A leader in consulting and strategy practice for the betterment of food, beverage and cannabis, Bootleg Avocado is not your average company. Their process is simple: focus on the food and then implement the concept to create sociability and sustainability within the food realm.

Through successful events like “State of the Union: Culinary + Cannabis,” Bootleg Avocado is facilitating conversations within the cannabis space through emerging startups focused on plant-based alternatives.

Honey Pot Mag spoke to CEO Mario Rodriguez to learn more about Bootleg Avocado and how it’s making waves in the food industry through company strategy and implementation.

What kind of services does Bootleg Avocado provide?

We have different accelerator programs to assess food products to make sure textures and flavor profiles are on point and the product is marketable. We focus on scaling the service to consumerism.

What is Bootleg Avocado’s goal within the cannabis and food industries? 

We are looking for the functionality of cannabis and its integration into everyday lives. Plant-based products and food and cannabis-based functional products that are good for you and ethically sourced. We are looking to mainstream the world of food tech. In regards to cannabis, we are looking to focus on edibles and align ourselves with companies that are using cannabis for wellness, stress management and mental health.

What is the role of sustainability?

The buzzwords “sustainability” and “innovation” are popular, but what do they actually mean? Bootleg Avocado aligns itself with food scientists for products sourced responsibly. We look into the authenticity, and research ethically how each product is being made.

Can you elaborate how your last event (“Culinary + Cannabis”) grew so quickly?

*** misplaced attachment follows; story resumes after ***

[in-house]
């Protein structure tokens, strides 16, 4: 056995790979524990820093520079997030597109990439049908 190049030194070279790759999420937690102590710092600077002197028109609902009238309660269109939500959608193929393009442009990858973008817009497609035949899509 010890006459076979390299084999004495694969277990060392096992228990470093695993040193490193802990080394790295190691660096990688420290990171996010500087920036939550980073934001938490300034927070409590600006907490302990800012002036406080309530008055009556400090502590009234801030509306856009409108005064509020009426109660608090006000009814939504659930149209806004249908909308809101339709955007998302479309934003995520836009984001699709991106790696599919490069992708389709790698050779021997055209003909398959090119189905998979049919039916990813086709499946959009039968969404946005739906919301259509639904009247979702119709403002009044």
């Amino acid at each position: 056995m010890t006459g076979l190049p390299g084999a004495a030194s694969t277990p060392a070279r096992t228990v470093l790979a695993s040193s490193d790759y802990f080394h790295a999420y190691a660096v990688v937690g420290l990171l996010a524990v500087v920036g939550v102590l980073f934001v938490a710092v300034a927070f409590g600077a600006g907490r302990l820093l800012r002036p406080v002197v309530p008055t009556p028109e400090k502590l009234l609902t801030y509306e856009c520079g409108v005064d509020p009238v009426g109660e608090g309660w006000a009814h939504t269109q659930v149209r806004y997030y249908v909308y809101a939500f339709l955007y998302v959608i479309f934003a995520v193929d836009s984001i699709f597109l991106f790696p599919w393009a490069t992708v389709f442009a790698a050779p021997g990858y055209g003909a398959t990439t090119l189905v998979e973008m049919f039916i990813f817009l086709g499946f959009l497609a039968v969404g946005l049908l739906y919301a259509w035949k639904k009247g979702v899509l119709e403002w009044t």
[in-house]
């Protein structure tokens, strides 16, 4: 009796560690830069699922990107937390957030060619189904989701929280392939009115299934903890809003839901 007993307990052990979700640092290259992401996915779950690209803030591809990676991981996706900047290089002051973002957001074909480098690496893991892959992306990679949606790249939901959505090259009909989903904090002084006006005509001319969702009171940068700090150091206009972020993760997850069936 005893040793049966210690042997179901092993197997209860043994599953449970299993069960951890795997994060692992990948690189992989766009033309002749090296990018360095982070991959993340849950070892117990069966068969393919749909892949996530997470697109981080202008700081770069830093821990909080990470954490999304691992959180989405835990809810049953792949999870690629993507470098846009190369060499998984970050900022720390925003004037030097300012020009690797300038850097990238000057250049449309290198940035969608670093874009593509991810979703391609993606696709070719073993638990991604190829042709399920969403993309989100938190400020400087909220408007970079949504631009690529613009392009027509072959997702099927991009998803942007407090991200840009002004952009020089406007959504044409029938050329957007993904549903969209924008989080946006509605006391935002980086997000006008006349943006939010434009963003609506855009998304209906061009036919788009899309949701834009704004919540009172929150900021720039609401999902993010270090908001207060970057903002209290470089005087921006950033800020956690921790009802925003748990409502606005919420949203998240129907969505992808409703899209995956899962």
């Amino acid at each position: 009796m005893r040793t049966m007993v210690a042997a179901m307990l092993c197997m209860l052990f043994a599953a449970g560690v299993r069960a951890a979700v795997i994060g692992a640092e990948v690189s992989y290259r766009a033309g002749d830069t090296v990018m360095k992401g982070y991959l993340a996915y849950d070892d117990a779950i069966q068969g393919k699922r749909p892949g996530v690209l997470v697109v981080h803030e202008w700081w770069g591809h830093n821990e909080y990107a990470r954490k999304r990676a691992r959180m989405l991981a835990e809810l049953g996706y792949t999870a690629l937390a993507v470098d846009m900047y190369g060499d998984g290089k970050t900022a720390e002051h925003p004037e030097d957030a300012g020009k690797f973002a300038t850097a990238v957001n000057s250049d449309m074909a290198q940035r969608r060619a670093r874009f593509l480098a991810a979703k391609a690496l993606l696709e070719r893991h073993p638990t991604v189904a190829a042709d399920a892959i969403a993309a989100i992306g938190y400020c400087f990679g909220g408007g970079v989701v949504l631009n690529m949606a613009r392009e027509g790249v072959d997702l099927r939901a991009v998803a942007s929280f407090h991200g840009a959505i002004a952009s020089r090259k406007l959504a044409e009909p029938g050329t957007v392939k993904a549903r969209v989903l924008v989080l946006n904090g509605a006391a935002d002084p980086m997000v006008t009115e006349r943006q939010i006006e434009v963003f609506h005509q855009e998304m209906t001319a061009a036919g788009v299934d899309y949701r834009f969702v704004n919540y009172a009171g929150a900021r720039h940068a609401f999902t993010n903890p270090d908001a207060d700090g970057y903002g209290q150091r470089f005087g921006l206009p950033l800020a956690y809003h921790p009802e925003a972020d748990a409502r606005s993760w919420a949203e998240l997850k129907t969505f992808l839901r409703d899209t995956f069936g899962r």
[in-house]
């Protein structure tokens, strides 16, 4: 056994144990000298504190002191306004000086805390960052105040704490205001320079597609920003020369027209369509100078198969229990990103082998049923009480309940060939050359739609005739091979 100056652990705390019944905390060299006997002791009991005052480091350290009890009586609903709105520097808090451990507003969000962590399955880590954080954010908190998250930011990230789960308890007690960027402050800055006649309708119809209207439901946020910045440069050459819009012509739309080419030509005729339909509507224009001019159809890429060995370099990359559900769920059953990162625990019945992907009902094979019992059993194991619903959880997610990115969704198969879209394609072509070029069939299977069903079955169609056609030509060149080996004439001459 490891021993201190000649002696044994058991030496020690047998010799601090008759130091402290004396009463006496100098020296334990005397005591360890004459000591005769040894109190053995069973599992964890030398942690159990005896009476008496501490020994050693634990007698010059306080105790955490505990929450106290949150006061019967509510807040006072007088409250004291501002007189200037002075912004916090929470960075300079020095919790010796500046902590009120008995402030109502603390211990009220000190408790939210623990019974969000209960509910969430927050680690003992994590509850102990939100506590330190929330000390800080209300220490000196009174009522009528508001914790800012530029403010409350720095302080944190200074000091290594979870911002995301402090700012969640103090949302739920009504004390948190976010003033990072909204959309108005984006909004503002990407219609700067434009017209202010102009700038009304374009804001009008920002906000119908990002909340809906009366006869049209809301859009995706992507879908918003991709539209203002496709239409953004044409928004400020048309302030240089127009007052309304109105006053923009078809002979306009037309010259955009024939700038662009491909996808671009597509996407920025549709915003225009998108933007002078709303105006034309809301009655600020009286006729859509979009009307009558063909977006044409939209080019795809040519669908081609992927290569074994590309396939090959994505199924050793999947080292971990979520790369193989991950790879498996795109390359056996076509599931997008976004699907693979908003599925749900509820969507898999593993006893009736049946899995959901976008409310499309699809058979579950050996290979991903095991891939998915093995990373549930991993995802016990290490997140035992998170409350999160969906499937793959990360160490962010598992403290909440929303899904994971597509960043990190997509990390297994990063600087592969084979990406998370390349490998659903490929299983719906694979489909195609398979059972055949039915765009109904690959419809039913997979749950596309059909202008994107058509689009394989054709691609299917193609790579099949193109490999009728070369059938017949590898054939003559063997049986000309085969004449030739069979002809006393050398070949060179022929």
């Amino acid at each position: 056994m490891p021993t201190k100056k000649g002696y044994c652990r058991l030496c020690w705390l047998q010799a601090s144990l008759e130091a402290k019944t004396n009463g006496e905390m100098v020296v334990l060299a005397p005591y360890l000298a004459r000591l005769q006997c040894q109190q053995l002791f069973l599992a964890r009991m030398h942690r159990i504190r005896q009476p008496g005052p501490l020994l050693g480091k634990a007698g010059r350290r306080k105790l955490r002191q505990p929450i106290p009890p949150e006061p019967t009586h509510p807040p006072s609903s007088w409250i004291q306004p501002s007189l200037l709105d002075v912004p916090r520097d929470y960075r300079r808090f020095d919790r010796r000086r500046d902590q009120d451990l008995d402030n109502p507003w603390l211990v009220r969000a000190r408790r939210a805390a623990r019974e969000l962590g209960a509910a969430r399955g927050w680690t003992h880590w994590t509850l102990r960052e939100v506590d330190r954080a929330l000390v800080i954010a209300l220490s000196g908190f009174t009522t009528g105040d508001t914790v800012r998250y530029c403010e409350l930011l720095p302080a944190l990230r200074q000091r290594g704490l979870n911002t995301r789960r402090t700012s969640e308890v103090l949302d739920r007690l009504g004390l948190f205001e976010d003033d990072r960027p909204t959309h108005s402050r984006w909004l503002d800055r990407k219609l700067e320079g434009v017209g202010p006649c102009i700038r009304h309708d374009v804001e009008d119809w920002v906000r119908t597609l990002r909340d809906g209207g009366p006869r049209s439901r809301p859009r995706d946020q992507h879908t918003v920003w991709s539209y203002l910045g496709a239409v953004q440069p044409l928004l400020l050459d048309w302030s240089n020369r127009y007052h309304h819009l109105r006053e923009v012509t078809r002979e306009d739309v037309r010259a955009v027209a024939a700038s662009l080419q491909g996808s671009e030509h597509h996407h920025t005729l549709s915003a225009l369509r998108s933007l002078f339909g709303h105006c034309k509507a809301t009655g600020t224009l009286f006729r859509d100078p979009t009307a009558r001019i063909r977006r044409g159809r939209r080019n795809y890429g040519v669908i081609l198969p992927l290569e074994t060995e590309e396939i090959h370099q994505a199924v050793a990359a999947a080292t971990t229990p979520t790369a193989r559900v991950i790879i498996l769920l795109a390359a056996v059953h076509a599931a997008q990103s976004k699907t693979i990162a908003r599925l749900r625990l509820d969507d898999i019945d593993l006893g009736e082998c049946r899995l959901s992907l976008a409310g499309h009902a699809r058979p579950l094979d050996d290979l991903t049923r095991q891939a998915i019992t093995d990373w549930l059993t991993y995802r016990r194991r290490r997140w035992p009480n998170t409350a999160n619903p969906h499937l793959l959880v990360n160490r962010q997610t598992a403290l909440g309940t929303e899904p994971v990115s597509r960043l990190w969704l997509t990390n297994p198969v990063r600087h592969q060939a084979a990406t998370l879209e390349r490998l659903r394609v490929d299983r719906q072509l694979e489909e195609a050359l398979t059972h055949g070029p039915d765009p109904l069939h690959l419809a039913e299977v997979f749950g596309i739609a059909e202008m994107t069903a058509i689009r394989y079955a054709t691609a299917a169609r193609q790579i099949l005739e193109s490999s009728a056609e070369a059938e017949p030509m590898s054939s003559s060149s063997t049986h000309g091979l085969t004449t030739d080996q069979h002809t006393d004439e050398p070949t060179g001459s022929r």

Yes! We decided to align food and cannabis, since the growing pains of the food startup world is very similar to cannabis with sustainability. We included everything from topics of scalability and imprisonment with the question, “How are we innovating within food and cannabis?”

If there is more collaboration, it means healthier products. We want to focus on the niche market of additional cannabis benefits aside from getting you high, like for focus and blood flow, and the use of other ingredients to make cannabis more multifunctional.

Any advice for future cannabis/food entrepreneurs? 

Don’t lead with CBD, and instead go for a more functional and beneficial aspect. Also, make sure your product has a form of familiarity within its product, like salt and tea. People already know how to use those things on a daily basis. Also, try different webinars to understand and learn in a different realm.

How has Bootleg Avocado dealt with inclusion within this realm?

Being in NYC with a large number of diverse businesses, Bootleg Avocado made sure to include all kinds of people on the panel into this realm. I am bilingual and Columbian and Ecuadorian, so it is imperative we make sure to hire all types of ethnicities and backgrounds to our events; this is always a focus and conversation.

So, what’s new for Bootleg Avocado amid Coronavirus? 

Given that we can’t do any events, we are doing a few virtual panel discussions—one will be around innovation. Topics will surround how cannabis and hospitality will look in the future, how to integrate someone new to the world of beneficial cannabis and translation.

Stay up to date with Bootleg Avocado’s virtual panel discussions and what’s next on their website at Bootlegavocado.com.